Sybille Klenzendorf, director of the WWF-US species conservation program comments, "There is a real threat of losing this magnificent animal forever in our lifetime. This would be like losing the stars in the sky. Three tiger subspecies have gone extinct, and another, the South China tiger, has not been seen in the wild in 25 years."

World Bank, a multinational financial institution that provides loans to developing countries, is partnering with the WWF in a push to save the beasts.  

Keshav S. Varma, program director of the World Bank's Global Tiger Initiative comments, "Unless we really crack down on illegal trade and poachers, tigers in the wild have very little chance. If the tigers disappear, it is an indication of a comprehensive failure. It's not just about tigers. If you save the tiger, you are going to save other species. It provides an excellent indicator of commitment to biodiversity. If they survive, it shows we are doing our job right. If they disappear, it shows we are just talking."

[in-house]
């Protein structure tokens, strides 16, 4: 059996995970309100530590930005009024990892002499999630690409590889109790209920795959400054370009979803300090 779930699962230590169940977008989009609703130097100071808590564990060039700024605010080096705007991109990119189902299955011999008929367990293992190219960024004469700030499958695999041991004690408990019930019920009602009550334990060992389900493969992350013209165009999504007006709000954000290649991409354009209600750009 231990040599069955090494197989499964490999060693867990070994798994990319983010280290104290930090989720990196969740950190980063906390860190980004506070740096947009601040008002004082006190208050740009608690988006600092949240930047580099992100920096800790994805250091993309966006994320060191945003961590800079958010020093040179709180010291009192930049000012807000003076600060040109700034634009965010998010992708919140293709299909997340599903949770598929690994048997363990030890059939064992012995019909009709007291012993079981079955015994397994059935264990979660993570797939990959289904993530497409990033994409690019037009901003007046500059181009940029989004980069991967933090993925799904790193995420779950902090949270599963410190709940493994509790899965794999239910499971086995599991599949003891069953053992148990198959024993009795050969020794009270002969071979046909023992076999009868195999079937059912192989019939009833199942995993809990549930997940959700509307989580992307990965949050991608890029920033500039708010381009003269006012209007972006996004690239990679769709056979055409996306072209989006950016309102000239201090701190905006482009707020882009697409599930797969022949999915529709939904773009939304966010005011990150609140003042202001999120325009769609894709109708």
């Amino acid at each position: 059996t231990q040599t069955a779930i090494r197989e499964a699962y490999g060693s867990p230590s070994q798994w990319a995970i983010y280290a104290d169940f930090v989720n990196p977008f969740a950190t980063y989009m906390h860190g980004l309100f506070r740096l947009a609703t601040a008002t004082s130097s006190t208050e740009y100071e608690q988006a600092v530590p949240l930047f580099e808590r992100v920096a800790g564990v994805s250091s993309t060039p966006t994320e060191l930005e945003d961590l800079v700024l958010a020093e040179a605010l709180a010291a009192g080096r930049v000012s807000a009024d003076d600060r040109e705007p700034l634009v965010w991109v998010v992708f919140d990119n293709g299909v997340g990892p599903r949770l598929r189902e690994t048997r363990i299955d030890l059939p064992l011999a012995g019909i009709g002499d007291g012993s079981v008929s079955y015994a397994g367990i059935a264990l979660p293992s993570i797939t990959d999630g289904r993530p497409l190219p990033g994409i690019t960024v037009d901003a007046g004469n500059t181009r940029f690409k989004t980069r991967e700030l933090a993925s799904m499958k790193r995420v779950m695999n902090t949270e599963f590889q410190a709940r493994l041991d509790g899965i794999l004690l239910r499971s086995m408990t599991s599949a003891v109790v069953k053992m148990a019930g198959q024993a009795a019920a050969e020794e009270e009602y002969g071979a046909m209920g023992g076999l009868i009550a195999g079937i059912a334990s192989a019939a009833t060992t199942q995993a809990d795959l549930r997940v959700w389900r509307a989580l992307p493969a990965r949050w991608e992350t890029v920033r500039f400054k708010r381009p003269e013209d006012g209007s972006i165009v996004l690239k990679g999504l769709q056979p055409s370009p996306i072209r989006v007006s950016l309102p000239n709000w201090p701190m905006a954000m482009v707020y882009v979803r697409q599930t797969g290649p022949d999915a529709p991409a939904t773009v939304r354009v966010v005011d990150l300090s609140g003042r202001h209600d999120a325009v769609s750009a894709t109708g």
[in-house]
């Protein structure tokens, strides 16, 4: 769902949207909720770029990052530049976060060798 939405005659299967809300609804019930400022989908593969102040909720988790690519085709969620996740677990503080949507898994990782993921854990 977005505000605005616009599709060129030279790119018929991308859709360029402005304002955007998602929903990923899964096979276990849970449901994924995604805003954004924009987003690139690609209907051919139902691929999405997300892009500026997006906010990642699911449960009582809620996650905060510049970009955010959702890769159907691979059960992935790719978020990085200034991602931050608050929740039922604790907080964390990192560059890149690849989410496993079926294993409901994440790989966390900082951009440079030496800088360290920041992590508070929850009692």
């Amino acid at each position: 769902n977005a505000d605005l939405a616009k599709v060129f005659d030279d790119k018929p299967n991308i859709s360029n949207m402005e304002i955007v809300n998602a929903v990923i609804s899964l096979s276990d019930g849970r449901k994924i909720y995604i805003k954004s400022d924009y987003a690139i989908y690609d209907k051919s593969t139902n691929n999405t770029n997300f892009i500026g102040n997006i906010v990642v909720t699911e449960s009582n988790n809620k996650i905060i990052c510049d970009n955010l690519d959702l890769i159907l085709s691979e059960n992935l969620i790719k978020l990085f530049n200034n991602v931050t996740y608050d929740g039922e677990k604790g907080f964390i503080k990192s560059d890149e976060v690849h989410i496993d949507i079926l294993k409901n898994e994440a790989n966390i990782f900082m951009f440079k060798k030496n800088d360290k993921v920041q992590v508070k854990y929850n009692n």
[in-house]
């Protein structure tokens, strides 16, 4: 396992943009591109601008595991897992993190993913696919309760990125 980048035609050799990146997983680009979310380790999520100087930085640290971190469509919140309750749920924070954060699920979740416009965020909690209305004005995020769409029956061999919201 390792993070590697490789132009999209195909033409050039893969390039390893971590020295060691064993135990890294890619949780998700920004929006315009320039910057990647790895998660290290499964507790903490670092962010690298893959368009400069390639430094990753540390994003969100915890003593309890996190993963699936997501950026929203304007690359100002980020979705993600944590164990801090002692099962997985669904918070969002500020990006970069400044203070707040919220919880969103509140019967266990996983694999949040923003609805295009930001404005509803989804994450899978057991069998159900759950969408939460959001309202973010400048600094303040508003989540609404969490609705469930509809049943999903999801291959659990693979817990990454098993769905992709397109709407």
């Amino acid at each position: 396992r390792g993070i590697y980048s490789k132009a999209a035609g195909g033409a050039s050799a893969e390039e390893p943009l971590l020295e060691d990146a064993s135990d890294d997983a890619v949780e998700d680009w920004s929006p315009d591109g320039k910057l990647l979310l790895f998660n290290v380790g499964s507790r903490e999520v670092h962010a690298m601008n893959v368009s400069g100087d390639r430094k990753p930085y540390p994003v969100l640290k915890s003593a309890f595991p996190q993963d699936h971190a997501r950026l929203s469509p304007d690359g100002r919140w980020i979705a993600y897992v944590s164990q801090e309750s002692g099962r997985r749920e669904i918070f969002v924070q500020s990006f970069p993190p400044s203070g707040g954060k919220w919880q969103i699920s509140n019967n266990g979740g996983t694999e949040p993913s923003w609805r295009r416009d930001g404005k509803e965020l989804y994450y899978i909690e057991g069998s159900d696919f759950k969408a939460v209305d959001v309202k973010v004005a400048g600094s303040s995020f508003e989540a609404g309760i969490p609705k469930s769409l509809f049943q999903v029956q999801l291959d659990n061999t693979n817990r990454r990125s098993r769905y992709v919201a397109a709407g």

Despite the fact that so few tigers remain, demand for their body parts is at an all time high on the Asian black markets.  Crawford Allan, director of TRAFFIC-North America, which monitors the trade in wildlife, comments, "The demand for bones and skin, meat, and even claws and teeth ... is driving a major crime campaign to wipe tigers out in the wild."